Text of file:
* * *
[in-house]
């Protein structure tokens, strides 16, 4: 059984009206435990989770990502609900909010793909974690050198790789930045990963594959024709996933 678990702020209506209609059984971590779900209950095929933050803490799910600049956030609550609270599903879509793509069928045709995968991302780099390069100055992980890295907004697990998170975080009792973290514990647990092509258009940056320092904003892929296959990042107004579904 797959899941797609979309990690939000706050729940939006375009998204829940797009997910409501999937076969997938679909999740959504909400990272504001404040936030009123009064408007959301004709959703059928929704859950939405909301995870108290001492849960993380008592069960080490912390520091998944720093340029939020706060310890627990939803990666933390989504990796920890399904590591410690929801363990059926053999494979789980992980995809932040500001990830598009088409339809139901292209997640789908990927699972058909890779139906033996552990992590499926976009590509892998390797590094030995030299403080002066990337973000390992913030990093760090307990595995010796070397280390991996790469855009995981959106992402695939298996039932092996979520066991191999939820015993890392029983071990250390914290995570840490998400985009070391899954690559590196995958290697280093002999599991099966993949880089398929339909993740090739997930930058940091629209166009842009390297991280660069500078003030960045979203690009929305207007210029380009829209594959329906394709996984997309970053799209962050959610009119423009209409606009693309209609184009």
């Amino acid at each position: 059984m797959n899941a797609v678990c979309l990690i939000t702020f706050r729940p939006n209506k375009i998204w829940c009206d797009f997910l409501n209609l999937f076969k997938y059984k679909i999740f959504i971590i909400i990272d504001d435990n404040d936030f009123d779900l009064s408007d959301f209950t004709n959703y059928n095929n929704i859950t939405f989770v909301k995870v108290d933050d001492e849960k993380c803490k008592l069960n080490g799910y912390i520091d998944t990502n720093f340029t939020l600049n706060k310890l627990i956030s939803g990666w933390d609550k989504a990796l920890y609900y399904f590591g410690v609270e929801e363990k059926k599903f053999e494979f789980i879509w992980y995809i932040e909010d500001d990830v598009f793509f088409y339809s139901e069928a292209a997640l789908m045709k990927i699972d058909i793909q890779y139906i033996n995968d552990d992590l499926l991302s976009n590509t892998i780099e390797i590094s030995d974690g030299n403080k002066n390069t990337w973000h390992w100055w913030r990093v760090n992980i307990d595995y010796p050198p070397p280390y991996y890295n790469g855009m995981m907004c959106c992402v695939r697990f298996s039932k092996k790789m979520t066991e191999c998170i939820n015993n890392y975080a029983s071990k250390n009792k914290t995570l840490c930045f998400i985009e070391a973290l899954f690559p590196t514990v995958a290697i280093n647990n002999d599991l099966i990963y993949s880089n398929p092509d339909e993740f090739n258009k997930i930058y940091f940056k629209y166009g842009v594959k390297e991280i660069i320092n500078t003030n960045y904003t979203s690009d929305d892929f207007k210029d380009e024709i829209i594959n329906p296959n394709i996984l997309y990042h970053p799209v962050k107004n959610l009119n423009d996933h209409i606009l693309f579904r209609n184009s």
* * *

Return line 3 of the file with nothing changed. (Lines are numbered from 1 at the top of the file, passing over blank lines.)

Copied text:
């Amino acid at each position: 059984m797959n899941a797609v678990c979309l990690i939000t702020f706050r729940p939006n209506k375009i998204w829940c009206d797009f997910l409501n209609l999937f076969k997938y059984k679909i999740f959504i971590i909400i990272d504001d435990n404040d936030f009123d779900l009064s408007d959301f209950t004709n959703y059928n095929n929704i859950t939405f989770v909301k995870v108290d933050d001492e849960k993380c803490k008592l069960n080490g799910y912390i520091d998944t990502n720093f340029t939020l600049n706060k310890l627990i956030s939803g990666w933390d609550k989504a990796l920890y609900y399904f590591g410690v609270e929801e363990k059926k599903f053999e494979f789980i879509w992980y995809i932040e909010d500001d990830v598009f793509f088409y339809s139901e069928a292209a997640l789908m045709k990927i699972d058909i793909q890779y139906i033996n995968d552990d992590l499926l991302s976009n590509t892998i780099e390797i590094s030995d974690g030299n403080k002066n390069t990337w973000h390992w100055w913030r990093v760090n992980i307990d595995y010796p050198p070397p280390y991996y890295n790469g855009m995981m907004c959106c992402v695939r697990f298996s039932k092996k790789m979520t066991e191999c998170i939820n015993n890392y975080a029983s071990k250390n009792k914290t995570l840490c930045f998400i985009e070391a973290l899954f690559p590196t514990v995958a290697i280093n647990n002999d599991l099966i990963y993949s880089n398929p092509d339909e993740f090739n258009k997930i930058y940091f940056k629209y166009g842009v594959k390297e991280i660069i320092n500078t003030n960045y904003t979203s690009d929305d892929f207007k210029d380009e024709i829209i594959n329906p296959n394709i996984l997309y990042h970053p799209v962050k107004n959610l009119n423009d996933h209409i606009l693309f579904r209609n184009s």